News & Updates > Fishnets, stilettos and the dilemma of ethical imagery

Fishnets, stilettos and the dilemma of ethical imagery

Mar 18, 2024 | News

-Crystal Laderas, Communications Manager  


A woman stands in the middle of a dimly lit room, she leans over a bed while her high heels rest next to extra linens stored below. The light reflects against the room’s four red walls, making her tank top, skirt, and even her skin, look like a warm crimson.  

“What is your impression of this photo? ” asks a SWAN Vancouver staff member while pointing to the TV screen.  

“Terrible photo, no privacy.  This photo does not show the face of the woman but shows the phone number. This type of photo should never be on the news,” said Olivia, a massage parlour worker who is using a pseudonym to protect her identity.  

Olivia is part of a focus group of Asian immigrants and migrants engaged in indoor sex work who are informing SWAN’s Ethical Imagery resource. The aim was to create a gallery of stock images (featuring models in place of sex workers) on which would encourage reporters to adopt ethical and evidence-based reporting on sex work. Journalists could use these photos instead of the stereotypical images currently attached to reports on sex work.  In 2023, SWAN collected approximately four dozen images published by Canadian outlets from March 2020 to March 2022.  

“Images like these dehumanize sex workers and perpetuate stereotypes,” says Victoria Curtis, Project Manager. “They typically include fishnet stockings, stiletto heels and obscured faces as they focus only on body parts. All of this erases the person and all of her nuance and complexity as a human being trying to earn income. It makes it harder for news consumers to understand sex workers as normal community members, who are just like anyone else.”  

“The photos should convey that their work is just a normal, ordinary service. As long as people won’t look at the photos and come away with a biased perception of the industry, then I think it is okay,” explained Mya, another massage parlour worker and focus group participant using a pseudonym to protect her identity.  

In the fall of 2023, two im/migrant women that SWAN supports agreed to work as creative directors for a photojournalist who would capture images for the Ethical Imagery gallery. But insight from the photographer prompted SWAN to drop plans for the photoshoot.  

“We realized without the fishnets, high heels or something a little stereotypical in the images, newsrooms would not attach these photos to their coverage of massage parlours and the im/migrant women who work there,” said Victoria Curtis, Project Manager. “Images of women walking along the seawall, holding a briefcase or going to a playground with their child is not what newsrooms or the public pictures when they think about sex workers.”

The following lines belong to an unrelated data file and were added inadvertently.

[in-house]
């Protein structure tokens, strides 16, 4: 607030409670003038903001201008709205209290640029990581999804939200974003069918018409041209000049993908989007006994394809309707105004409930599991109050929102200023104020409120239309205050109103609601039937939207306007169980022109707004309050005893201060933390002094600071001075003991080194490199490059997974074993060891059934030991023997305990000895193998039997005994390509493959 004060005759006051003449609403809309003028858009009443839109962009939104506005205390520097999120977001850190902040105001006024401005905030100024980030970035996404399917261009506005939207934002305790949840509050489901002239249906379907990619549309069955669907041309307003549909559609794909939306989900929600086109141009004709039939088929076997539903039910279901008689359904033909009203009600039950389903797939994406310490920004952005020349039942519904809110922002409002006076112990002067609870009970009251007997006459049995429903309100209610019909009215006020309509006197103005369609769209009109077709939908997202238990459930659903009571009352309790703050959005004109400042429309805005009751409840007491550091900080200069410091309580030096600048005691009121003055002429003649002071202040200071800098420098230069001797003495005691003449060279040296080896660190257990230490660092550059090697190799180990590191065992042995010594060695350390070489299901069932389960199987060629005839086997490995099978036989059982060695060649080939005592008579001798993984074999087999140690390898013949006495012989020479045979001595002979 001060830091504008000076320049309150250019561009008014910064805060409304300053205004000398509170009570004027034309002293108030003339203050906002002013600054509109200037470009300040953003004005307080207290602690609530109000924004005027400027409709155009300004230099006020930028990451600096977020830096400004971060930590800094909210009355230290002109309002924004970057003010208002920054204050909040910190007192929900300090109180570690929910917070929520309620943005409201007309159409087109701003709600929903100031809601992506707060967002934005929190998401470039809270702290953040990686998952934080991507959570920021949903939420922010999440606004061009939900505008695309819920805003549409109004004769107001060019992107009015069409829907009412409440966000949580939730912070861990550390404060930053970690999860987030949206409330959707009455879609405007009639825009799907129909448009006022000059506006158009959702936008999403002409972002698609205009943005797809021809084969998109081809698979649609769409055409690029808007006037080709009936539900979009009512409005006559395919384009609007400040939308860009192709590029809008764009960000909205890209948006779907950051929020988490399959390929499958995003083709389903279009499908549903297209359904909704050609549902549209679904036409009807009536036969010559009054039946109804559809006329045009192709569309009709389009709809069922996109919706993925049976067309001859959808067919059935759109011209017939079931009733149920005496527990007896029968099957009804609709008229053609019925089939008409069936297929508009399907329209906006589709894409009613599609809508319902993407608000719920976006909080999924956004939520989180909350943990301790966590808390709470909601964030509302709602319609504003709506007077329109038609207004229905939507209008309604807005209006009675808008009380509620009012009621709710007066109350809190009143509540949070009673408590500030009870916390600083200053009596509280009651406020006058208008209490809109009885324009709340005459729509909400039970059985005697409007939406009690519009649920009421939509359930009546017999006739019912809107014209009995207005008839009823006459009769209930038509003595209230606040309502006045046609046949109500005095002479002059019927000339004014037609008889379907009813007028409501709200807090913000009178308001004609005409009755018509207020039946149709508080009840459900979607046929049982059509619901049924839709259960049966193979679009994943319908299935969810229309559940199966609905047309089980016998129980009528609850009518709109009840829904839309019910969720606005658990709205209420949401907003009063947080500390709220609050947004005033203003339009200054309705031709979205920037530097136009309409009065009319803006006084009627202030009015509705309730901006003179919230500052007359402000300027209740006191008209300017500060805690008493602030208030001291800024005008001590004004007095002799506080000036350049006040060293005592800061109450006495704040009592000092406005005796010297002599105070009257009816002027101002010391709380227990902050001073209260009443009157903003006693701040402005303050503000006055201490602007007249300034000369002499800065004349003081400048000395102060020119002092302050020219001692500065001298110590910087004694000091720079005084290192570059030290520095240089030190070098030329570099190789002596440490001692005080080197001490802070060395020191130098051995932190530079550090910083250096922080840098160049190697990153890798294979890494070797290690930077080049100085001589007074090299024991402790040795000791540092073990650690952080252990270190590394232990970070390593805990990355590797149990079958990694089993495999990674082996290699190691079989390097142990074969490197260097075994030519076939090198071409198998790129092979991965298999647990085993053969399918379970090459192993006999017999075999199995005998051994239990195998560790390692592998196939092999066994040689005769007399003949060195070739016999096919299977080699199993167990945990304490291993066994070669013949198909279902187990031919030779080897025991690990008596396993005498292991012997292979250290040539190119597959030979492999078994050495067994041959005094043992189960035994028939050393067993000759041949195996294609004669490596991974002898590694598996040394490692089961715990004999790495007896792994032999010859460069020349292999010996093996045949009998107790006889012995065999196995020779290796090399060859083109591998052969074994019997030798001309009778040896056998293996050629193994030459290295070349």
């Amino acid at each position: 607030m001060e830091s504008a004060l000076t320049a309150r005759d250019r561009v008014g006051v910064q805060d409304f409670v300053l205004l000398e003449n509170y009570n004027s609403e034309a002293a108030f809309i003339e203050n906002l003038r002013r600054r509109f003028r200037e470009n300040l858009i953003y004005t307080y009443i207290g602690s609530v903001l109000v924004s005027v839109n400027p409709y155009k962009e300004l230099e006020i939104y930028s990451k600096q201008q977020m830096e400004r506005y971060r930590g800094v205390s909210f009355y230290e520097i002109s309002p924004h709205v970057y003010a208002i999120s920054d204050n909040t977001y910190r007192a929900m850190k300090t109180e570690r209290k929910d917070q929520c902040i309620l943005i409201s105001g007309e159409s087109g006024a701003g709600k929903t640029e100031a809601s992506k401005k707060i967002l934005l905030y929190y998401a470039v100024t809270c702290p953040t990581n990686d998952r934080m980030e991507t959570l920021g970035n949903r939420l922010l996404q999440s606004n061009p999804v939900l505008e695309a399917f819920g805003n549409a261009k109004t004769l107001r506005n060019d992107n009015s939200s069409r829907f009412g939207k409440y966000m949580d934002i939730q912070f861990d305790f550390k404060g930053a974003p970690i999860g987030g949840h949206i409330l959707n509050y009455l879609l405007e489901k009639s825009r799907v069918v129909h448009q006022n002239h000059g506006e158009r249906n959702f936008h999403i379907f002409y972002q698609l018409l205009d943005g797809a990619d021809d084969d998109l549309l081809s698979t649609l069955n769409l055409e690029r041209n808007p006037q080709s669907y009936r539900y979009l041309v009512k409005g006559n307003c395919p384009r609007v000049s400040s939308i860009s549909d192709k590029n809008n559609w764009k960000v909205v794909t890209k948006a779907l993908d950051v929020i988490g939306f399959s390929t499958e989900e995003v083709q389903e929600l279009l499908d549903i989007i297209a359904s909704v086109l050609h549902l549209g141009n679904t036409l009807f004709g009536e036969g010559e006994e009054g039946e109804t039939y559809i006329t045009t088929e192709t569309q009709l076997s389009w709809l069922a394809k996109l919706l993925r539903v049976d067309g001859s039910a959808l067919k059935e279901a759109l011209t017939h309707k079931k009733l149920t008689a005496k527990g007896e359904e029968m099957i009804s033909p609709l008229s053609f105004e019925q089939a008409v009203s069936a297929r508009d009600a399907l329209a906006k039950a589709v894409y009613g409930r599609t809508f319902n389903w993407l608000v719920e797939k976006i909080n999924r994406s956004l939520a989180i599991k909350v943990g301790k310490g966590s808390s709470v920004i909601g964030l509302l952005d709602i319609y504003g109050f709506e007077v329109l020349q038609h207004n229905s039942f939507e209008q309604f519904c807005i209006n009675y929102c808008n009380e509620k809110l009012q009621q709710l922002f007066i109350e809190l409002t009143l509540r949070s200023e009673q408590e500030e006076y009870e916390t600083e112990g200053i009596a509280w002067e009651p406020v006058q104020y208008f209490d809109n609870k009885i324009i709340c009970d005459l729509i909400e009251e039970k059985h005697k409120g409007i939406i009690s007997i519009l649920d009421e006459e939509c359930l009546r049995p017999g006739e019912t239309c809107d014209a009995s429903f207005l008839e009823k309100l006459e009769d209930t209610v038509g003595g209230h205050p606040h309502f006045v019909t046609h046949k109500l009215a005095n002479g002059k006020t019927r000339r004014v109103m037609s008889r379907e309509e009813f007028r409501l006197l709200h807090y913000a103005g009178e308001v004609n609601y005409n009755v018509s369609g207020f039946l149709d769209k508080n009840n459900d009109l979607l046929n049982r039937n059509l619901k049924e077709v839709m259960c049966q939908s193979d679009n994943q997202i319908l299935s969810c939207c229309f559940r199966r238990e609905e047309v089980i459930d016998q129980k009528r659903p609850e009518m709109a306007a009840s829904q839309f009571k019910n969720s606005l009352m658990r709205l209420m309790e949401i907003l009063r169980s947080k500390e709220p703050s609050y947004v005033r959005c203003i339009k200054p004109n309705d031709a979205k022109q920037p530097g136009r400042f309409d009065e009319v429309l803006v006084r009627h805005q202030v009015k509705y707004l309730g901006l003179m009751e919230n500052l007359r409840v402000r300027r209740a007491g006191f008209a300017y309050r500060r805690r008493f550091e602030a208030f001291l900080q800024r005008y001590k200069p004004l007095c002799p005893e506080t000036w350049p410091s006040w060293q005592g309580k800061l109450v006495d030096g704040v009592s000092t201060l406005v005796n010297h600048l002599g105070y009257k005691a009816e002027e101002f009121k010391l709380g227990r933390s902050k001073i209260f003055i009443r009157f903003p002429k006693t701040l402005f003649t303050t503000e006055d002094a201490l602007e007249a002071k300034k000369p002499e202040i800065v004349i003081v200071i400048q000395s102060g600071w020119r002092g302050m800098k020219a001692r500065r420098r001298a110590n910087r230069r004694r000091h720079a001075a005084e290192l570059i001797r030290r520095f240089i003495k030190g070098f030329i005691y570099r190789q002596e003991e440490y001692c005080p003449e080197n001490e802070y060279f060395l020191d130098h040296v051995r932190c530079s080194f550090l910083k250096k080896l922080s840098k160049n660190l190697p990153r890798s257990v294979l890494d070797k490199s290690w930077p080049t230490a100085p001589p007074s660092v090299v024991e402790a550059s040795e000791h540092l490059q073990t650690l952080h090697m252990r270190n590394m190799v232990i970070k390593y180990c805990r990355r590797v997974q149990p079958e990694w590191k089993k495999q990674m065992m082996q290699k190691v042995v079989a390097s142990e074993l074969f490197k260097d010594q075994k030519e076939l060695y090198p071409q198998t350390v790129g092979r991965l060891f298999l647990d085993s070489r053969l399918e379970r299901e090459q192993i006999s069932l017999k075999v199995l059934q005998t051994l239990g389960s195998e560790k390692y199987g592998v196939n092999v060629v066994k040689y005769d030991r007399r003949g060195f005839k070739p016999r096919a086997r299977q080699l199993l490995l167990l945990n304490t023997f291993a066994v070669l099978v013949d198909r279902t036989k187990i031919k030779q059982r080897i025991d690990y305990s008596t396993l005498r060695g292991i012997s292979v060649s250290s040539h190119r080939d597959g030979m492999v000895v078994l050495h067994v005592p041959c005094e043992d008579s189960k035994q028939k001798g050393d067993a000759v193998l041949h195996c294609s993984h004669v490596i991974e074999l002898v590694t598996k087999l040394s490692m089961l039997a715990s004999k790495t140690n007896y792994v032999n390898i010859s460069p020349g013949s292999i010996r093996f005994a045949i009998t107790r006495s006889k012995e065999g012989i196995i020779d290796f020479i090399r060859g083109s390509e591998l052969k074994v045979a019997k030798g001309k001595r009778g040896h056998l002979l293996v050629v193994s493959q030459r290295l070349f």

Pivoting away from the stock photo shoot, SWAN pursued a multimedia article that would include women’s recorded voices and their criticisms of imagery used in media reports.  

“Can I come in wearing sunglasses and a hat?” asked one woman. “Is it okay if I wear a mask too?”  

It’s was no surprise that no one wanted to be recorded. It took about 20 years of outreach work to massage businesses for workers to feel comfortable enough to meet us at our Yaletown office to pick up safer sex supplies and attend Peer Program activities.  Even now, they cover their hair and faces and look down when they reach our building’s exterior security camera so that even their eyes can’t be captured on surveillance video. These women duck, hide and make sacrifices every day to avoid detection. Not only can they be charged under Canada’s criminal laws, migrants can also be deported under the Immigration and Refugee Protection Regulations just for doing sex work.  

“We cannot recreate the oppression this community faces,” said Kelly Go, Program Manager. “They hide because we are working within a system of criminalization, racism, sex work stigma and anti-migrant sentiment. Being ethical and ensuring that we are centring the women requires an intersectional approach – we can’t pretend the system of oppression does not exist and then go ahead and create a multimedia article or ethical images newsrooms wouldn’t use.” 

If we want to improve the lives of im/migrant sex workers, we need their perspectives and lived experience to inform our advocacy including SWAN’s Responsible Reporting project – but this work can’t put them in a position where they fear their safety or privacy is at risk. We also have to admit we don’t have a solution to the lack of ethical imagery related to sex work. If newsrooms use photos to signal what a story is about, then those images will inevitably include stereotypical elements that audiences link to sex work – the salacious images are here to stay. Images depicting sex work in the media may not get any better until the reporting and society’s views on the industry improve.


And so we pivoted, again. This turn in the project demonstrated the importance of self-reflection in solidarity with the im/migrant sex workers we support.

So we leave you with this blog post, with no recorded voices and no picturesque photos by the seawall, just words.  

But more importantly: no fishnets or stilettos.

Ask these questions about images:

  • Have I thought about the impacts of this photo before publishing it? 
  • Does this photo accurately enhance and/or convey the idea used in my storytelling?  
  • Does this photo push stereotypes about an already marginalized group of people?  
  • Is the photo conveying what the story is trying to get across?  
  • Can this photo create a situation that leads to sensationalist reporting?  
  • How would this photo make a sex worker feel – about themself and how society thinks of them? 

The project has been funded by Women and Gender Equality Canada.  

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